My high school years were quite the blur, but I did my best to save some of the best memories to reminisce on for the future if and when I would ever feel the need to be sentimental. My memory bank was mostly full of adrenaline-filled track and field races, high school dances, and of course, my first time kissing and exploring the male body in person. Unfortunately, a few bad memories still linger in my head. One of those memories comes from the need to feel accepted for who I was while climbing the social ladders of high school. It sounds like the typical thought process of a gay high school teen slowly emerging from his or her social shell.

I’d been called gay or faggot plenty of times. It didn’t faze me. I knew I liked men and wasn’t ashamed of my interest. It’s the fact that the people calling me those names had secrets of their own to hide. Their skeletons were just as boney and limp as mine, but they basked in name-calling so no one else would call them by what they really were: hypocrites. There were a group of girls that knew what to say and when to say it. I had my suspicions from day one. They were a little too masculine. Many of them played on the women’s basketball team, but I never assumed so I kept my mouth closed. Fast forward years after we graduated, slowly but surely, one by one, each of the name callers revealed they were more like me than they cared to admit back in the day. They turned out to be gay. Shocker.

I never thought anything of it. I even considered making a few cryptic Facebook posts calling their behavior out, but refrained from engaging in any childish activity. It seemed to be that way for the most part in upstate South Carolina, at these high schools where being gay was NEVER ok, no matter how popular you were or how many friends you had by your side.

This leads me to the title of this piece, “Sporting a Boner.” We all know high school boys are raging with hormones, jerking off multiple times a day, looking for anything to fuck. At my school, it was no different. I’d see the popular, macho football players claw through the hallways with girls swooning over them in all directions, but little did they know, those same guys would be in the showers after school taking more than just basketballs in their hoops. Between the guys, it was something known but not talked about. There were a handful of track guys I was on the team with that were very close with one another. Rumors swirled amongst the few gay students, including myself, of secret circle jerks on the weekends or experimenting in cars after Friday night football games. The idea was an extreme turn-on. I wanted it to be my reality. But sadly, because it was known that I was gay, those guys jumped hurdles to stay far away from me.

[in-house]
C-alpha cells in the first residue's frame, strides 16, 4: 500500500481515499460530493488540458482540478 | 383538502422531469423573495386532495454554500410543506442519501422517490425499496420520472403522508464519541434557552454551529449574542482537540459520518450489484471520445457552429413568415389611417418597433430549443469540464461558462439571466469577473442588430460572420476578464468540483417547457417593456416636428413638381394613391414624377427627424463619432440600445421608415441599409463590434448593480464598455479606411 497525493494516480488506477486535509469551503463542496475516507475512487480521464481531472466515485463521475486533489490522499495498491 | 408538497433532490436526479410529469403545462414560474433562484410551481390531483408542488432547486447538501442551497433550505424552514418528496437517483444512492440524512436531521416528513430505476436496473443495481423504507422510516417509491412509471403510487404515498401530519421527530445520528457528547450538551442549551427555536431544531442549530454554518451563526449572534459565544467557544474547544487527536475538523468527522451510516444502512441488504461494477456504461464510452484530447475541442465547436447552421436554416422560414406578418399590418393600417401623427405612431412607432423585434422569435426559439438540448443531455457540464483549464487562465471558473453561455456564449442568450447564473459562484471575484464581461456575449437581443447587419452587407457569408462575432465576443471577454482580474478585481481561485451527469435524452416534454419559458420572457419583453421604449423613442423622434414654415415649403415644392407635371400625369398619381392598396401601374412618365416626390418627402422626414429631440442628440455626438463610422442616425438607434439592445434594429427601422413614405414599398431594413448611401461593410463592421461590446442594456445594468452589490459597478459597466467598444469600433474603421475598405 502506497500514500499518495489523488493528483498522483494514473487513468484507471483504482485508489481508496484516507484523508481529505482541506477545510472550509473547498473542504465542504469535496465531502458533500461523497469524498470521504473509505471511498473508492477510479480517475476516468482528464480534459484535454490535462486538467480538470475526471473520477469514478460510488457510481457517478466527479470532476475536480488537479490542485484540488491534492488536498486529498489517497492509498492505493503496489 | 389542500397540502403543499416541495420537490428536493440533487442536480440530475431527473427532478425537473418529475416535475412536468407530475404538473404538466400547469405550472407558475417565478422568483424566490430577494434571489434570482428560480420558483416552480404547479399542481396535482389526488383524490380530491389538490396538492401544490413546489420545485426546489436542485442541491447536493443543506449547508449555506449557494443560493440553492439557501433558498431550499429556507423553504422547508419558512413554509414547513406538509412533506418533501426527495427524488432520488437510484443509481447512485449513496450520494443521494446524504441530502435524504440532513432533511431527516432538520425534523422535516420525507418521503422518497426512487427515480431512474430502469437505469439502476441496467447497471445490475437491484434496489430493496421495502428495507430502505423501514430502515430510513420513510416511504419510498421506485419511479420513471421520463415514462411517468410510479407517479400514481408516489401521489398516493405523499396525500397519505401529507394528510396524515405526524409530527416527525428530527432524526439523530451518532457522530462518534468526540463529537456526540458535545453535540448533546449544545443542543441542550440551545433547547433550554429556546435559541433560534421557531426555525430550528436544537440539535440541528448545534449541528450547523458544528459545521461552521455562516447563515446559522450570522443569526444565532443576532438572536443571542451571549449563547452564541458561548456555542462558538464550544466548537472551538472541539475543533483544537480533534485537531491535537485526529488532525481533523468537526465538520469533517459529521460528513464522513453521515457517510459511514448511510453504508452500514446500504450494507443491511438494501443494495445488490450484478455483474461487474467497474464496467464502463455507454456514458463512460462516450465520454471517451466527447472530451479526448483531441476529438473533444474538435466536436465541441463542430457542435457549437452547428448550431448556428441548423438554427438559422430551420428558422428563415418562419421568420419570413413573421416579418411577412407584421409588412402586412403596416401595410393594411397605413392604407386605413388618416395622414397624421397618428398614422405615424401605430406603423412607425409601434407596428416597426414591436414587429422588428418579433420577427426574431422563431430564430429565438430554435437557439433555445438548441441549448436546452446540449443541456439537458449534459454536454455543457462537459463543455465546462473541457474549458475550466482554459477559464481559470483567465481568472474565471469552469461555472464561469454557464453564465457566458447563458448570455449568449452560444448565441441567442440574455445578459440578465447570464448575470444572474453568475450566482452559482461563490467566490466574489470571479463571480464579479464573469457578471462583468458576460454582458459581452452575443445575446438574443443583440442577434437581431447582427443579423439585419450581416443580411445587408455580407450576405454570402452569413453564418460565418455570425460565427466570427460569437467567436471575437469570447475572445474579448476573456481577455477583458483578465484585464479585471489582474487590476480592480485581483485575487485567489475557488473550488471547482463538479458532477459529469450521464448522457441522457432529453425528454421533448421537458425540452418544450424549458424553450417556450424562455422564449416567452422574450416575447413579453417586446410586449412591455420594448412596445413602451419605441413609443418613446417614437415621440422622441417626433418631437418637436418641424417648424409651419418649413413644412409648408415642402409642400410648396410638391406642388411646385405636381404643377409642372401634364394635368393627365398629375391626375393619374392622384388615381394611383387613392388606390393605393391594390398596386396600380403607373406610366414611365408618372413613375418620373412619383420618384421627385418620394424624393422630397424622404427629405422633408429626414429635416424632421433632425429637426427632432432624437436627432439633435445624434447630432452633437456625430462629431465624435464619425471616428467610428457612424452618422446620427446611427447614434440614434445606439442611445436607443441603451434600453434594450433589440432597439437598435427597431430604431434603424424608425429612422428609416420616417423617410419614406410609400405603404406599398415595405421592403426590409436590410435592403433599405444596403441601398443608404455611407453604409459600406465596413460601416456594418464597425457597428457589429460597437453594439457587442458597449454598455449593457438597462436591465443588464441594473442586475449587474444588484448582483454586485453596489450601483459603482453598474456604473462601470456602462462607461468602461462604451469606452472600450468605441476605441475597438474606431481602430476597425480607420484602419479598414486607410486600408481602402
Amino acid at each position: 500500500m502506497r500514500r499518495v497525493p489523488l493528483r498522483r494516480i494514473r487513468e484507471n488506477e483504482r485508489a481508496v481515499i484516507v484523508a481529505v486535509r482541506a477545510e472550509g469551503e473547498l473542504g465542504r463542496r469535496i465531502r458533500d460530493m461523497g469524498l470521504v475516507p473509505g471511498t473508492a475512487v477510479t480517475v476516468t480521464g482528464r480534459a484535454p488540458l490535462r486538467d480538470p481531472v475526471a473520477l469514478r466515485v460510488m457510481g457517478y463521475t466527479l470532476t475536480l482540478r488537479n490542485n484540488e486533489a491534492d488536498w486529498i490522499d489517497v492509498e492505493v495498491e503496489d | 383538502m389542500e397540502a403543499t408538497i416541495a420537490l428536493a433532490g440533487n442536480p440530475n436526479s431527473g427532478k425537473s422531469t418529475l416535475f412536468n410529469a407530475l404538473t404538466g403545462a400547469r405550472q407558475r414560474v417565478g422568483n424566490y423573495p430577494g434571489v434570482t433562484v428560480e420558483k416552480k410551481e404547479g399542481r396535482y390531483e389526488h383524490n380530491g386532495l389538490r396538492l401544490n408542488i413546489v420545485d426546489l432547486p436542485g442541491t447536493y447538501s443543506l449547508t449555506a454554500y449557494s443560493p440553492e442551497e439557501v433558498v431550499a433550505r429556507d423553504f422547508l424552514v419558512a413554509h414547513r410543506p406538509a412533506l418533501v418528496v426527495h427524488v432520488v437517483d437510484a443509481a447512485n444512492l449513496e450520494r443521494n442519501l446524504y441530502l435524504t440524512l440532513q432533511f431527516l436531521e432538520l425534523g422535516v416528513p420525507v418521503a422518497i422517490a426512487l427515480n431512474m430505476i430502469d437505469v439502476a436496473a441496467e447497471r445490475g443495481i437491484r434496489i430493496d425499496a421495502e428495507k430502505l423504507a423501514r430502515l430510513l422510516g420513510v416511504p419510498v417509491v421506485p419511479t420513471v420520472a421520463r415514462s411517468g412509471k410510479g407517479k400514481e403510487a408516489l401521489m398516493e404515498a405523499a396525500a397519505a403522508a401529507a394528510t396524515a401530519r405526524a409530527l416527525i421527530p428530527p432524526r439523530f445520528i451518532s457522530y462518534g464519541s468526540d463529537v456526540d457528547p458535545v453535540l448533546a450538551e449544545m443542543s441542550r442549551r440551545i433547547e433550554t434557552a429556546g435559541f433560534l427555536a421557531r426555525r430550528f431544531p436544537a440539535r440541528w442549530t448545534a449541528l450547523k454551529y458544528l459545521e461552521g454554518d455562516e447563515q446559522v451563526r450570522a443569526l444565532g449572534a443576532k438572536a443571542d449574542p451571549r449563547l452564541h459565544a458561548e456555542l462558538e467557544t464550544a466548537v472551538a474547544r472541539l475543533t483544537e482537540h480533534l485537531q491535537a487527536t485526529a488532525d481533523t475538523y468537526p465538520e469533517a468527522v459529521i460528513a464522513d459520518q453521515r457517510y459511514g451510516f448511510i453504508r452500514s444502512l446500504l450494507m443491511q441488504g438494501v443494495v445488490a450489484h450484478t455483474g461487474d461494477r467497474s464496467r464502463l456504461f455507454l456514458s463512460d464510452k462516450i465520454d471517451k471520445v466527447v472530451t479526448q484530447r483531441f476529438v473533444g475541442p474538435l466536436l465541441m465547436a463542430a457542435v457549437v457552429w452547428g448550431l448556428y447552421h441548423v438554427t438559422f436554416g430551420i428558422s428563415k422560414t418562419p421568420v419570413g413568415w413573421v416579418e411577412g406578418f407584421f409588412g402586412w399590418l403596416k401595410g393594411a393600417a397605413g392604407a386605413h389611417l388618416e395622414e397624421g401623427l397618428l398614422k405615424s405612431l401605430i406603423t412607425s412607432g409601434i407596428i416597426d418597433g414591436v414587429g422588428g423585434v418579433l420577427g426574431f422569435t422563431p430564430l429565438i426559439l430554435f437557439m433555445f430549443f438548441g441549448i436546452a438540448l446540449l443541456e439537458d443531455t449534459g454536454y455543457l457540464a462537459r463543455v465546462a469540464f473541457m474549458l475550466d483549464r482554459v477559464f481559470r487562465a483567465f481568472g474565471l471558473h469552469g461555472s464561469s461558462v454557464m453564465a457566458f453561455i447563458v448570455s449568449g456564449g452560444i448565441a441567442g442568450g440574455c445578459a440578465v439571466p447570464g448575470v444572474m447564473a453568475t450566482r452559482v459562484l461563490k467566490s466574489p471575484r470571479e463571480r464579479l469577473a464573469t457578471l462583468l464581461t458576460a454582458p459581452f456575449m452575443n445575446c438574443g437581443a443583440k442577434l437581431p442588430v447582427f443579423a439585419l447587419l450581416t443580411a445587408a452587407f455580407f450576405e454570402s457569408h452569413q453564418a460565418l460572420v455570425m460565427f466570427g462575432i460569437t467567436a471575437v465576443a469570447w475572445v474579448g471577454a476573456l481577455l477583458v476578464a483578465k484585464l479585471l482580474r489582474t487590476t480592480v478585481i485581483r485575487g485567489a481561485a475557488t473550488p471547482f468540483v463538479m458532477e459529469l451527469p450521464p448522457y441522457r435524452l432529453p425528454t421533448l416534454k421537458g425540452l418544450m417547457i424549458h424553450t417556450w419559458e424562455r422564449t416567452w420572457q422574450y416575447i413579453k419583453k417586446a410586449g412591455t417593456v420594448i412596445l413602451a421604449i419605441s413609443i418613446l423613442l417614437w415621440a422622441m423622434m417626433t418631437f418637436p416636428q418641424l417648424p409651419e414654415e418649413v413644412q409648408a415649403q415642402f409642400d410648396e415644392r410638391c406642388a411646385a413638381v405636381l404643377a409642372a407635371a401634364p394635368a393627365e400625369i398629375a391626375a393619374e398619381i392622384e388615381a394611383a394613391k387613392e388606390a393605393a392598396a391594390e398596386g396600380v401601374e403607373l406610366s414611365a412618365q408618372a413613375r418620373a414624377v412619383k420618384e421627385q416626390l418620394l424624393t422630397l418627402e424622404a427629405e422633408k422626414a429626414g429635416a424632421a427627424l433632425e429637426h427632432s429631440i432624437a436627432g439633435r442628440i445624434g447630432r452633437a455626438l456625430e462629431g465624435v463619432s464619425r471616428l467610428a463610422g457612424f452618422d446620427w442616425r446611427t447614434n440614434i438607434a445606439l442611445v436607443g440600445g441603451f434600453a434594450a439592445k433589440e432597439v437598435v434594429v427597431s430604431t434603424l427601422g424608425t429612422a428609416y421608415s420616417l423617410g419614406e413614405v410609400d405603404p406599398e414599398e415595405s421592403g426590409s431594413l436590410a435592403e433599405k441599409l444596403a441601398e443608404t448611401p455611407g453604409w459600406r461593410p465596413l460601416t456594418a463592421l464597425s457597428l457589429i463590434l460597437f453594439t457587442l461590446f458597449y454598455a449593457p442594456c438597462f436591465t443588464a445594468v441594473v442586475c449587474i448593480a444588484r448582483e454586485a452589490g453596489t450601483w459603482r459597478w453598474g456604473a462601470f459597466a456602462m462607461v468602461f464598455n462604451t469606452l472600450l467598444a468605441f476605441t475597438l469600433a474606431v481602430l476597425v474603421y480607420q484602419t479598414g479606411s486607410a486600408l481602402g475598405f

Even during practice when temperatures were soaring into the ’90s, the men would strip to their spandex to cool off before, during, and after our runs. I’d do the same, but it came at a cost. I’d get shunned for “staring” at others crotches even though I wasn’t. Their response, “Don’t look at my dick man, you’re gonna get turned on and get hard!” Turns out it wasn’t me who was sporting the boner. I learned years down the road that my teammate suspicions were more accurate than I’d imagined. And on a several occasions, while they were in their spandex, they’d occasionally pop a hardon when goofing off with one another. It’s safe to say this world is filled with hypocrites regardless of age, gender, sexual orientation, religion, or political affiliation.

I say all of this for those who may harbor resentment towards their former high school acquaintances or anyone who seems to find more joy in criticizing those for living their most authentic lives: it’s ok to be angry. I feel anger every time I post moments of my life with my husband and those who pointed fingers at me in high school, like and love what they used to despise and make fun of. I feel anger towards many of the hypocritical stances politicians take and continue to stand by. If I’ve learned anything though, it’s that people do change. That change has allowed me to accept and forgive those harsh words and actions of my former classmates. In a way, we’ve grown and changed together which has given us the power to teach those younger than us the right way to treat others. If we keep doing this, we’ll change the world for the better.

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